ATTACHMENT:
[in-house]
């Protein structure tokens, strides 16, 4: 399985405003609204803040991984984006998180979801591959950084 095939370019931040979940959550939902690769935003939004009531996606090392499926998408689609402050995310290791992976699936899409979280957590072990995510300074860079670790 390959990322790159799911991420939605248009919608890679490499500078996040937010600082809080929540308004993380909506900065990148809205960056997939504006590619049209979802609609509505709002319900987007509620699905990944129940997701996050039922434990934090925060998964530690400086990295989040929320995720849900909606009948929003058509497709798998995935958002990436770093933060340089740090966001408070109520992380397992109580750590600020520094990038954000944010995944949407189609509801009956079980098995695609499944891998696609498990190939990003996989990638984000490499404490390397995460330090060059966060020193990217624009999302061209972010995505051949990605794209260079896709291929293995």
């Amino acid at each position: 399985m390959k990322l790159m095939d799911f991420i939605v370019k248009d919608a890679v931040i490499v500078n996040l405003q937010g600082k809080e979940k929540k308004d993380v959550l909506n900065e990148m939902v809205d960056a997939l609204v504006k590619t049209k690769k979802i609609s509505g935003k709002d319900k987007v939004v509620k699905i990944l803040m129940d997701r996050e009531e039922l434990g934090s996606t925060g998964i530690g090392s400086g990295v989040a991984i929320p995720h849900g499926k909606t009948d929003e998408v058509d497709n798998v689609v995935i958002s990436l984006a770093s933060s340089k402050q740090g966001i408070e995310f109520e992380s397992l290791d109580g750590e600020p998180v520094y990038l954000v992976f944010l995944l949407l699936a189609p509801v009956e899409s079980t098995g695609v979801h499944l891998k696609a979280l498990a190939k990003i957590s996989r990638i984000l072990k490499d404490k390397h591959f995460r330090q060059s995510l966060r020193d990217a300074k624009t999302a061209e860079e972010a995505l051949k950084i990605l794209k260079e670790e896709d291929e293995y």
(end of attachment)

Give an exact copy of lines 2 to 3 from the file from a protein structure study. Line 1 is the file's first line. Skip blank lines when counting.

């Protein structure tokens, strides 16, 4: 399985405003609204803040991984984006998180979801591959950084 095939370019931040979940959550939902690769935003939004009531996606090392499926998408689609402050995310290791992976699936899409979280957590072990995510300074860079670790 390959990322790159799911991420939605248009919608890679490499500078996040937010600082809080929540308004993380909506900065990148809205960056997939504006590619049209979802609609509505709002319900987007509620699905990944129940997701996050039922434990934090925060998964530690400086990295989040929320995720849900909606009948929003058509497709798998995935958002990436770093933060340089740090966001408070109520992380397992109580750590600020520094990038954000944010995944949407189609509801009956079980098995695609499944891998696609498990190939990003996989990638984000490499404490390397995460330090060059966060020193990217624009999302061209972010995505051949990605794209260079896709291929293995």
């Amino acid at each position: 399985m390959k990322l790159m095939d799911f991420i939605v370019k248009d919608a890679v931040i490499v500078n996040l405003q937010g600082k809080e979940k929540k308004d993380v959550l909506n900065e990148m939902v809205d960056a997939l609204v504006k590619t049209k690769k979802i609609s509505g935003k709002d319900k987007v939004v509620k699905i990944l803040m129940d997701r996050e009531e039922l434990g934090s996606t925060g998964i530690g090392s400086g990295v989040a991984i929320p995720h849900g499926k909606t009948d929003e998408v058509d497709n798998v689609v995935i958002s990436l984006a770093s933060s340089k402050q740090g966001i408070e995310f109520e992380s397992l290791d109580g750590e600020p998180v520094y990038l954000v992976f944010l995944l949407l699936a189609p509801v009956e899409s079980t098995g695609v979801h499944l891998k696609a979280l498990a190939k990003i957590s996989r990638i984000l072990k490499d404490k390397h591959f995460r330090q060059s995510l966060r020193d990217a300074k624009t999302a061209e860079e972010a995505l051949k950084i990605l794209k260079e670790e896709d291929e293995y």